Moving On


Our VERY best friends are moving. And they aren’t just moving down the street they are moving a full state away.
We are moving too of course. We bought the house they lived in and loved for over a decade. Because I can’t imagine a Christmas Eve after all these years that isn’t spent waiting for Santa in that living room. Smelling gingerbread men bake and waiting for the one who escapes from the oven. I love that house and all the memories it holds, and all the great new memories it promises.
But today I’m just sad. Sad because in less than 48 hours my very best friend will be 8 hours away, not 8 blocks. Sad because she takes with her my children’s best friends. Sad because my husbands best friend goes with her too. Sad because she won’t be there to laugh with me as I fix up my amazing new house…
I’ve decided that it’s okay to be sad today because our very BEST friends are moving. I want my girls to know it’s okay to be sad. I want them to know it is ok to grieve the change in seasons even as you celebrate the all the new things they have to offer. So tonight I will be sad. And soon we will go visit our friends and they will come visit us, because seasons change but real friendships last forever.

The “Horax” told me “how lucky” I am, for all “the places” I’d go, thank you “Sam I am.”


Despite constant assertions that reading to children is essential in their development I cannot help but feel as though books by Theodor Seuss Geisel as well as a wide variety of other author’s are dismissed as somehow unessential reading.  As it is March 2, the day we appreciate crazy hats and crazy cats, crazy ways and crazy phrase, please allow me to hop up onto to my soapbox for moment.

I grew in a “homemade house.” A house where jelly, peaches, pickles, and much else only came in jars marked “Kerr” not “Dole,” not “Claussen.”  I wore hand-me-downs, knew that a flea market was not where people sold fleas, and could make a toy out of a box.  As I have said before, I grew up where books had more value than money, often because money was harder to come by, and the library was free.

The poorest of children can be rich in a book.  The loneliest of children can have friends in a fairytale.  The saddest of children find a laugh in the funny pages.  The slowest kid in class gets to be as fast as super man on the pages of a comic book.  The kid who cannot escape four walls finds out about “all the places they will go.”

It is because of books by Dr. Seuss that I was able to read books by Shel Silverstein. It is because of that, I learned this:

“Listen to the mustn’ts, child. Listen to the don’ts. Listen to the shouldn’ts, the impossibles, the won’ts. Listen to the never haves, then listen close to me… Anything can happen, child. Anything can be.”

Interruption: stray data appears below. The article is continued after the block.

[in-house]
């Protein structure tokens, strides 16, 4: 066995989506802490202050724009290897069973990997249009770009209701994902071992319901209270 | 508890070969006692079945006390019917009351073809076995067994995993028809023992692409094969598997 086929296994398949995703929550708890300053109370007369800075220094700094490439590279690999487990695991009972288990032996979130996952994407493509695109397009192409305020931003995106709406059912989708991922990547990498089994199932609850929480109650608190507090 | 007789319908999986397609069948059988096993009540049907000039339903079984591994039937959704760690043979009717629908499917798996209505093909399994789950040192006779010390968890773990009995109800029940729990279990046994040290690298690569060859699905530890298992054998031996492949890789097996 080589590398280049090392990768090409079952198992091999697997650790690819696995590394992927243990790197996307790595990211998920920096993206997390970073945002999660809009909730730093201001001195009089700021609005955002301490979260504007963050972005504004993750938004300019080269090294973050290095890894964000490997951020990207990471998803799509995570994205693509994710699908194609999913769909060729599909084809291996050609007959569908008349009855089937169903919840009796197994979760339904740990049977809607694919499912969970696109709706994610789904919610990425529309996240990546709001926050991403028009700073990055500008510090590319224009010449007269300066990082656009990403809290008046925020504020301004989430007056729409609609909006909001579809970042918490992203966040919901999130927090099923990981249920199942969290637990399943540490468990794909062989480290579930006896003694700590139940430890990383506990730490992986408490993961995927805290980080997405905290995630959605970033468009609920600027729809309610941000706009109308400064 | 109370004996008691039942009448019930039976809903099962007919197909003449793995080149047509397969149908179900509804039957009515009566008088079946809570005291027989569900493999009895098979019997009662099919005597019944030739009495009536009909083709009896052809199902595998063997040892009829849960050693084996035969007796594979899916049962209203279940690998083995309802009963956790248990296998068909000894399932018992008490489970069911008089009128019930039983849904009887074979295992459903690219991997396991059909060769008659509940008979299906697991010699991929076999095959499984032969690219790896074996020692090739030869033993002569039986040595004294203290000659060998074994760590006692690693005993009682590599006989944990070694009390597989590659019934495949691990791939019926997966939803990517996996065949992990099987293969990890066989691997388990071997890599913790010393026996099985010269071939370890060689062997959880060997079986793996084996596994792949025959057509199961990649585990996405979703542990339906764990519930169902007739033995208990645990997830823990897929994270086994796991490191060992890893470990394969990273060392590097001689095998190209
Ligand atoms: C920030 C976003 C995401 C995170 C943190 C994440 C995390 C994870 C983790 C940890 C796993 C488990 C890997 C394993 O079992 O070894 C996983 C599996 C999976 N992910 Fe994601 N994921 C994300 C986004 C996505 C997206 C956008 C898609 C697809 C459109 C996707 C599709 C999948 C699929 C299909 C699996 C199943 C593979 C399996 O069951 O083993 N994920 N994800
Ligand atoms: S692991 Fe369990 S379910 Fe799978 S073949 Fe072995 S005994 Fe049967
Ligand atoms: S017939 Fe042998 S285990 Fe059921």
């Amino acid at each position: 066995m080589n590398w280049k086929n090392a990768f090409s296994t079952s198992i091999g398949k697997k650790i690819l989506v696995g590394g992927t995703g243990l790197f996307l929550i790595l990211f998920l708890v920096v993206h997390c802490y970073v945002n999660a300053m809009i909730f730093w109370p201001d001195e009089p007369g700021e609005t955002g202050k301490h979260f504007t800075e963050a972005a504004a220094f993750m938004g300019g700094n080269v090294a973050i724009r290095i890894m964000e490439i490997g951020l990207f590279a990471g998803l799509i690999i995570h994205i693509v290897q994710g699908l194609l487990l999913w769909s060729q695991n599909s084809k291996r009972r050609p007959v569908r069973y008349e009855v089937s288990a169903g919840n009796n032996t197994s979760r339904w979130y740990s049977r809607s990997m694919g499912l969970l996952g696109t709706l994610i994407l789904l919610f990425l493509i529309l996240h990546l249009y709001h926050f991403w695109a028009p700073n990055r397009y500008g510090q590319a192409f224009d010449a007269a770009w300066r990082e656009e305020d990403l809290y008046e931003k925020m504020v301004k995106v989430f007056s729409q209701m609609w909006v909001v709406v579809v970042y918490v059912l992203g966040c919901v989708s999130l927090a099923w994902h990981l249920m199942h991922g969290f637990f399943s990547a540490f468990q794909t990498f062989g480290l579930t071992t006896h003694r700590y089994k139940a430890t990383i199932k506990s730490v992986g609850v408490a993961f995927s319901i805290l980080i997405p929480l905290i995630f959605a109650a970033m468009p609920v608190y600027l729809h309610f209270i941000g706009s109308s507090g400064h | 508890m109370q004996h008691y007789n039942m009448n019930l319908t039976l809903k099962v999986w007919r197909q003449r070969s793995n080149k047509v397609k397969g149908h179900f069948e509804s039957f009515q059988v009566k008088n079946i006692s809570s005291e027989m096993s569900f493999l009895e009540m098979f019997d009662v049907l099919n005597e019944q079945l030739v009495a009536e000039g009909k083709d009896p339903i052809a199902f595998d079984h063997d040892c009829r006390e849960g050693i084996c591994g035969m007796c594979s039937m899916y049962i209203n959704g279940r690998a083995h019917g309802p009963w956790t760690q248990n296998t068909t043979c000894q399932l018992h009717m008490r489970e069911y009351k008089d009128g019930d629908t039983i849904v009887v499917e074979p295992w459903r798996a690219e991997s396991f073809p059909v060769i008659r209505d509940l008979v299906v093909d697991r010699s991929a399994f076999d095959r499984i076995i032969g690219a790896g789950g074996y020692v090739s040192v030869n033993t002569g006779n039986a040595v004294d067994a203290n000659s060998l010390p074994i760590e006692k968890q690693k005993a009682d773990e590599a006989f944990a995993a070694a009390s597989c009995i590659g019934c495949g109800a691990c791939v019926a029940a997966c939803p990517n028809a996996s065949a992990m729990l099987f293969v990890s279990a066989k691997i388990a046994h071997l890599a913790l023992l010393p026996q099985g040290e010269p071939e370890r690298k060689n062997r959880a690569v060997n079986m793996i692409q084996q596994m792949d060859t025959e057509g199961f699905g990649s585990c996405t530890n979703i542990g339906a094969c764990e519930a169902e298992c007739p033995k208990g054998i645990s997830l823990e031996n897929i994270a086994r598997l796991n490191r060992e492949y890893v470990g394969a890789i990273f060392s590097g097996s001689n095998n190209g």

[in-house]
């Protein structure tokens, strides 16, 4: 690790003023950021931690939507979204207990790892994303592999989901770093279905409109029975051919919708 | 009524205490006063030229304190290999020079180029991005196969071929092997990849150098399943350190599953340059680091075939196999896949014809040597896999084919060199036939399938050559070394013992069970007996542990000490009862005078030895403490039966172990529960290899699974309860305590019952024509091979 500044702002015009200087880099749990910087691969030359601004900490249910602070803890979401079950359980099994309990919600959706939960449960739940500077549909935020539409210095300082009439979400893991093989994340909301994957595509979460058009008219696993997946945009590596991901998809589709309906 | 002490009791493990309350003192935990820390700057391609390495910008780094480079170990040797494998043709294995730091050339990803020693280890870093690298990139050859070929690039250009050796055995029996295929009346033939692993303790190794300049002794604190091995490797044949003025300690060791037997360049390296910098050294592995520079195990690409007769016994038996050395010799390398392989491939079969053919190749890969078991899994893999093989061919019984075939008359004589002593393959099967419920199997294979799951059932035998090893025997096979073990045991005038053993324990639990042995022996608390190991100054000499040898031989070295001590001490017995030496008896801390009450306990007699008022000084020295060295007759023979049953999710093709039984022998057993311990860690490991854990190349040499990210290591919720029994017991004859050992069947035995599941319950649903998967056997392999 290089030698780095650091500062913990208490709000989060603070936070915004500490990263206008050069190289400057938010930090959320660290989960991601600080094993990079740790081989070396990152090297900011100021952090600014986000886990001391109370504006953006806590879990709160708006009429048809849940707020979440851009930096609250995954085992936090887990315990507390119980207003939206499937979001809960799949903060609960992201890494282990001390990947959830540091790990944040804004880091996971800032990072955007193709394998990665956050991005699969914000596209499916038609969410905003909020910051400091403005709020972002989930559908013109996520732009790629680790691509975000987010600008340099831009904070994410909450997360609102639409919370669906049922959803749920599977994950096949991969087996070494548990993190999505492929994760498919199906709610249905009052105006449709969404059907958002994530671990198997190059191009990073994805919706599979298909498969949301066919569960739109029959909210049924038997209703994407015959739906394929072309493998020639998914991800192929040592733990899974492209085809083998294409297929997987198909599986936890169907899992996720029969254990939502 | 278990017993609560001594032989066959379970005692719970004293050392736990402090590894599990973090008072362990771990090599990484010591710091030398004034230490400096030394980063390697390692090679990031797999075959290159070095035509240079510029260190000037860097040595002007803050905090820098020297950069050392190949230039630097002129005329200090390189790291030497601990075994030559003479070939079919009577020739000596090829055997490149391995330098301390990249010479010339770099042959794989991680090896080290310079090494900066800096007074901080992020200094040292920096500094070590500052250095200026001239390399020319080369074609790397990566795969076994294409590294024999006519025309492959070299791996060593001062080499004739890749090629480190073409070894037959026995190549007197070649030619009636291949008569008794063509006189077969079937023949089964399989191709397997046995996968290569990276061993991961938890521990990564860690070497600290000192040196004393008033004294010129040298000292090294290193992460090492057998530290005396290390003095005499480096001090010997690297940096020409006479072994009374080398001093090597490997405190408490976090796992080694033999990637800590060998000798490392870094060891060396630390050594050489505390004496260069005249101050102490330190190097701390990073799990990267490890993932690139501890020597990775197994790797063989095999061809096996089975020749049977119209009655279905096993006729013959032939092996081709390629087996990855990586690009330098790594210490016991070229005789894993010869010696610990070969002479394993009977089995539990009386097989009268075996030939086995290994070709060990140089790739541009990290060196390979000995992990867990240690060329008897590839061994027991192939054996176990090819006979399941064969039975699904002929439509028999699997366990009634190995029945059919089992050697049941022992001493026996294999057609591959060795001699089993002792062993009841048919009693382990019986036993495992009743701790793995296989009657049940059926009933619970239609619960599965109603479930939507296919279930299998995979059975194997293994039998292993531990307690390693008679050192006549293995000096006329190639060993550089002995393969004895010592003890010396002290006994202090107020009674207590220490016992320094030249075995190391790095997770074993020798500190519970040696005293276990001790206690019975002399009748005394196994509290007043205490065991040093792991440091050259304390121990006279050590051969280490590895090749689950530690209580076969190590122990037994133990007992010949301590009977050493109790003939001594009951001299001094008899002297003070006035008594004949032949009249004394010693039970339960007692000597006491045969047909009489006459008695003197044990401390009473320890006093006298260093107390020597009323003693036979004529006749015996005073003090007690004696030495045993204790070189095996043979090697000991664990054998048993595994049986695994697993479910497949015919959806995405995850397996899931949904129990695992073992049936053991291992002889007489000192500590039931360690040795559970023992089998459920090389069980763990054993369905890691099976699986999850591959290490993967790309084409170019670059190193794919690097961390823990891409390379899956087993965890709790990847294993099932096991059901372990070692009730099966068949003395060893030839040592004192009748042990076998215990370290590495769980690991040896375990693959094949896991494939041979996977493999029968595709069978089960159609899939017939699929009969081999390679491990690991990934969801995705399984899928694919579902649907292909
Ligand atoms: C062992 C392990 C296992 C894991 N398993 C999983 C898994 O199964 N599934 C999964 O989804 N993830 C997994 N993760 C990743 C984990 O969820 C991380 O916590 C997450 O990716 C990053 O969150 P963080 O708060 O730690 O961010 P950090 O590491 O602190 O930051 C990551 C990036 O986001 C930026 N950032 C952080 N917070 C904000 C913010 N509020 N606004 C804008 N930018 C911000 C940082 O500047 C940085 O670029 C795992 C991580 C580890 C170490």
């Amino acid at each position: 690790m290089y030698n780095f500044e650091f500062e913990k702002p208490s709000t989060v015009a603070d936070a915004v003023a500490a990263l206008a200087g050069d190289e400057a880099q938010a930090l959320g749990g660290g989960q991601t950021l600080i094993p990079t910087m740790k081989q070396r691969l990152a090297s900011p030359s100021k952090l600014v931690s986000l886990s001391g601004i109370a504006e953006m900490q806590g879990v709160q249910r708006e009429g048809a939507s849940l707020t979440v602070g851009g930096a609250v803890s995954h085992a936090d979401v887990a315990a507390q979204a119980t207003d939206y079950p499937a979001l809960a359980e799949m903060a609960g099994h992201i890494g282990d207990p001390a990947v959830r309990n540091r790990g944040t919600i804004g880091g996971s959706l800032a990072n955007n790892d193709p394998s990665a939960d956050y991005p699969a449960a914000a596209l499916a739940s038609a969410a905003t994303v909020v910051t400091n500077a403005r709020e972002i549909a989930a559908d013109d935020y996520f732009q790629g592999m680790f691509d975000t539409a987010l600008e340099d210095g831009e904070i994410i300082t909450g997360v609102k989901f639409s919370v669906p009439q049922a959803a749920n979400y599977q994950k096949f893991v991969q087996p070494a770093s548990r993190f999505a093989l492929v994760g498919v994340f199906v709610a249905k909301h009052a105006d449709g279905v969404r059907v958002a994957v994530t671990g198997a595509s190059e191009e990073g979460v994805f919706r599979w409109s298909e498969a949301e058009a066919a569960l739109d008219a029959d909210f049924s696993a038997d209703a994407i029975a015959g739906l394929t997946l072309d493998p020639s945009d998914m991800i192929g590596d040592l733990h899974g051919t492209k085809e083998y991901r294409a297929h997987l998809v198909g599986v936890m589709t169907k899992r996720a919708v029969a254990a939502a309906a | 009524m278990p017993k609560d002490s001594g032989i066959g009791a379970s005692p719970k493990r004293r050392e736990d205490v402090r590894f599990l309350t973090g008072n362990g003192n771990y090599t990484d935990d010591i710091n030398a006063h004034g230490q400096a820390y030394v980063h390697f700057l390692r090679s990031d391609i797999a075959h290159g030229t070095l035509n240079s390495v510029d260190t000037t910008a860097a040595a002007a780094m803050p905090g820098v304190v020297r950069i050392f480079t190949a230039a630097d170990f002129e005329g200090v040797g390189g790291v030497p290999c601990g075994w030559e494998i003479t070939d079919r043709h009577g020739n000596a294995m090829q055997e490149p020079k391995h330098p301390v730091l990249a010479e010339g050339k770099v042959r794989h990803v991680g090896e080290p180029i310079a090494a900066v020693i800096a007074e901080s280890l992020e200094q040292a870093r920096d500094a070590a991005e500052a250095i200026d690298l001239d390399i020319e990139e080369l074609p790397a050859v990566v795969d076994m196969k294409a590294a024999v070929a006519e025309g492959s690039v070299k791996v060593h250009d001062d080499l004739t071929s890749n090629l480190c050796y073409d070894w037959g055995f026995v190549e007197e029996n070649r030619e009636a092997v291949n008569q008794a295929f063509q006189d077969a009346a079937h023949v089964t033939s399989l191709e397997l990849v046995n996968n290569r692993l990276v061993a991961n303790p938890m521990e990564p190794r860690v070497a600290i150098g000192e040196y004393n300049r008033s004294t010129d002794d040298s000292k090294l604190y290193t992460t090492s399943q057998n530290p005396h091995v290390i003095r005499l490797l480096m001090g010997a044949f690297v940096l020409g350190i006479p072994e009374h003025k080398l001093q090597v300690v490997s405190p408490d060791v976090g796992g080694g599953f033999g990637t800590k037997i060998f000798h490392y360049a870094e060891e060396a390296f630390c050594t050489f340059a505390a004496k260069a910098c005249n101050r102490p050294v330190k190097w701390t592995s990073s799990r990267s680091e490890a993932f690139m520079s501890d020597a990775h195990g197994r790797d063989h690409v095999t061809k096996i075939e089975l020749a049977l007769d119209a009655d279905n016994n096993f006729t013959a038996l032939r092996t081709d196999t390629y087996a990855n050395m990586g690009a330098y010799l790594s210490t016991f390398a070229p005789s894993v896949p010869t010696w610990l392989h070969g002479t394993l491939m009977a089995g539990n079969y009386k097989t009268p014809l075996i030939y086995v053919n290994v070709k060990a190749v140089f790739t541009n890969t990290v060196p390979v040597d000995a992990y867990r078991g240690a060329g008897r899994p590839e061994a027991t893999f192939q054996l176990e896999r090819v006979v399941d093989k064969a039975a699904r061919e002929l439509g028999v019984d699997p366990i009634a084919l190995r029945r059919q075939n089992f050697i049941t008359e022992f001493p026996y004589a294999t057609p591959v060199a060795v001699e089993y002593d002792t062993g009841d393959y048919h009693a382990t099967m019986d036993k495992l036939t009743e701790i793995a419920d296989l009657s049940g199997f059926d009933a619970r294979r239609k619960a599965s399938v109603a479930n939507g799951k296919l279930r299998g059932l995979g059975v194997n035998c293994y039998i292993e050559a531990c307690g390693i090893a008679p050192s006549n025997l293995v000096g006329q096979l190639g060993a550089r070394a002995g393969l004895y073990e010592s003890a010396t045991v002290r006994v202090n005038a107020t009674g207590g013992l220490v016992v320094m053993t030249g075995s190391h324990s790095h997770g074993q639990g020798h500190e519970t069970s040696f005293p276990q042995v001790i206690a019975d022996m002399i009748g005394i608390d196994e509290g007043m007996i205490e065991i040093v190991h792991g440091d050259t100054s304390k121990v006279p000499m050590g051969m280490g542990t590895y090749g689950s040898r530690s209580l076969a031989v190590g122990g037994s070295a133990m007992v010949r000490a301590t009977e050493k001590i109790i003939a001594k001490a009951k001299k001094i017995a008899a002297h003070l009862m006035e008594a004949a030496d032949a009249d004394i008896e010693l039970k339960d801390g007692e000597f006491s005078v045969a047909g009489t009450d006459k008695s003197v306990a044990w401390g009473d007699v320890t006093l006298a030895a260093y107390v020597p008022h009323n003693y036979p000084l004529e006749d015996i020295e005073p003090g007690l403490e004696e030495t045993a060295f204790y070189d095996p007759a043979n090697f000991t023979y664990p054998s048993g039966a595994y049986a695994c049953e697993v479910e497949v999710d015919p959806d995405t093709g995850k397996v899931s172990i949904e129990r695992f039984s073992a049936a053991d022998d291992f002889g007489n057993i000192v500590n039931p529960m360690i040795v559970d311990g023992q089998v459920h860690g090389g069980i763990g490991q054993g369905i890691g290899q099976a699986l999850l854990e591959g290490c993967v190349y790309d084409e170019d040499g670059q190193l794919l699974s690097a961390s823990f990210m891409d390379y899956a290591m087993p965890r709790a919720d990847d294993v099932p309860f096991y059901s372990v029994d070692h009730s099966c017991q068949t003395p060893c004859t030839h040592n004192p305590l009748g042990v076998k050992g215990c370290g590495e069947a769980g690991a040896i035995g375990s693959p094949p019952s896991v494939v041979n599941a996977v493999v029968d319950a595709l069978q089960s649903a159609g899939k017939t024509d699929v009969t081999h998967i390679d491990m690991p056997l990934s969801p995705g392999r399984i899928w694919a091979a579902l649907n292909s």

It is because I read that, that books became more than an imaginary escape hatch, they became the real way out to a life better than the one I was born into.  The ability to read offered me the ability to write.  I went to college not on a trust fund, but on the pages of essays I wrote for scholarship applications.  Children who are taught to read early are given a head start to a life they are able to choose, rather than a life that was chosen for them.

Today honor Dr. Seuss.  Read to a child.  Donate a book to a library.  Teach a child to read.  At the very least remember that if you are reading this, someone did it for you.


One does what one can.


Many years ago a man was walking down the road and he saw a small bird lying with its feet up in the air. The man said to the bird “Little bird, what are you doing?”
The bird said “Holding up the sky.”
The man laughed and said “But surely your little legs cannot hold up the sky?”
The bird said, “One does what one can.”

My mother told us this joke often as children, but what was once only a dry joke, has now become my mantra.

Lately, I find myself at the mercy of Life. There is little I can do about:
the recession
the necessity of IEPs (Individual Education Plans)
my children’s penchant for catching every germ that runs through town
and most recently,
my brother’s deployment to a war zone

The way I see it I have two choices:
Be Chicken Little and scream “The SKY IS FALLING,”
or toughen up and start doing what I can.

While trying to find a way to honor my
big hearted,
while he is gone, a light bulb came on. Or rather my 10 year old brought to light that if “Uncle David can workout in Afghanistan, we should workout here.” Thus, the “couch to 5K” journey has begun.

There are several reasons I am NOT doing this.  I am not doing this because it will bring David home faster or safer, or because I might set any world records (I assure you I won’t).

I am doing what I can, where I can with what I have.  One does what one can.

I cover my ear buds with earmuffs and run in snow boots, because my “track” is covered in snow, but that is the track I have.  I use my iPhone to run a “couch to 5K” app that tells me exactly what to do because I am NOT a runner, but I can follow directions.

I can focus on being healthier, while working toward a goal that honors my brother’s appreciation for fitness. I can spend time running for free, feeling good about my choices, rather than mourning the loss of financial freedom to buy more “stuff” (which is why I use my husband’s hand-me-down sunglasses). I can do something character building with my daughter and focus on her strengths.

If life seems a little too big for you right now, if you feel like the sky is falling, join me; together we will do what we can.